Next, look for the printed markings where the chest, waist, hip ought to be. Depending on the design of the garment, these markings may not always be marked. A-line, tent-type dresses tend not to have these markings. I will come back to that later and explain how to adjust accordingly.

Determine the seam allowance in the commercial pattern as explained above.


I define a dress as a garment that is made up from 2 pieces - the upper torso and the skirt portion. So the following instructions work for a separate blouse and skirt pattern as well.

1 Upper torso
Place your sloper on the pattern matching the chest line, or waist line (this is dependent on the design of the dress) of the sloper and the pattern. Trace out your sloper onto the pattern itself. Take the sloper away after tracing.
From the traced chest line (or waist line if you've used that) add in the amount of ease given for the chest (or waist) minus the ease from your own sloper (0.5" in the worked example above) and mark this with a point on the pattern. I will call this point (A) for reference later.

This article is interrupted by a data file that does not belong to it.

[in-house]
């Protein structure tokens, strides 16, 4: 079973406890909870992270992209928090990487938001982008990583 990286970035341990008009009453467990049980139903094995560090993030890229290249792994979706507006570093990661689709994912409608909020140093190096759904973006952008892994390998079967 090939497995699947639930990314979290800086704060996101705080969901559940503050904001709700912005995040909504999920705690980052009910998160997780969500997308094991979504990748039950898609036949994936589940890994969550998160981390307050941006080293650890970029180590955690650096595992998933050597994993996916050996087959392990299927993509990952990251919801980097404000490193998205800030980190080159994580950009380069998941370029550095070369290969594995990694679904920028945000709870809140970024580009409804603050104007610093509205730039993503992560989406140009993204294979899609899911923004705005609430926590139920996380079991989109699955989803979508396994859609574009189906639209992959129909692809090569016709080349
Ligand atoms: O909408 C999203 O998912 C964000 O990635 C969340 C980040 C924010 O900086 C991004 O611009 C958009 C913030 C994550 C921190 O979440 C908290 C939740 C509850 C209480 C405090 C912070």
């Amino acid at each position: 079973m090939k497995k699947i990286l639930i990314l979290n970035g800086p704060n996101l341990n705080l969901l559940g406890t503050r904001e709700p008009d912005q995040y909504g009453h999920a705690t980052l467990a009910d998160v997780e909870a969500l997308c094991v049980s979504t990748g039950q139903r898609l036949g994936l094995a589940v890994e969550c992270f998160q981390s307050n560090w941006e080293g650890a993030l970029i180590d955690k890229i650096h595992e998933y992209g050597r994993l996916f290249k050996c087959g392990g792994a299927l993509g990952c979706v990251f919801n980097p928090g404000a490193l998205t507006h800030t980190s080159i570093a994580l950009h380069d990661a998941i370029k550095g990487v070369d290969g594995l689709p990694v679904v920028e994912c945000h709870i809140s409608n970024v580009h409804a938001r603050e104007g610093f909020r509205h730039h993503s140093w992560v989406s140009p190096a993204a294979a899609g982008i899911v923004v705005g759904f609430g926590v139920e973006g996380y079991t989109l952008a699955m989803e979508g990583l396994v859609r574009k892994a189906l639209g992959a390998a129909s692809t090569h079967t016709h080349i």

To adjust the depth of scye (armhole height), on the commercial pattern, draw a line from the base of the armscye perpendicular to the centre back line. Then adjust the pattern in the following way:

To lengthen
: cut the pattern along this line. Place a piece of paper under the cut. Spread the upper portion of the cut pattern until it matches the base of the armscye of the sloper. You will need to place your sloper over the pattern again to match this point. Once you are satisfied, tape the cut pieces onto the paper underneath. Redraw the scye smoothly.
To shorten: crease the pattern along the drawn line and make a pleat according to the amount to decrease. Place the sloper over to check. Tape the pleat down and redraw the scye smoothly.
Now that the depth of scye has been adjusted, draw a line to connect point A to the base of the redrawn armscye.
You are done with the upper torso.

2 Skirt
the skirt portion of the skirt will start from either the chest or waist line (design dependent). You would already have adjusted the pattern at the upper torso according to either one, as explained previously. Adjust the waist (chest) of the skirt like so:
A-line / gathered / pleated skirt - on the upper torso piece, measure from point A to the original chest/waist point of the pattern. Let this amount be X.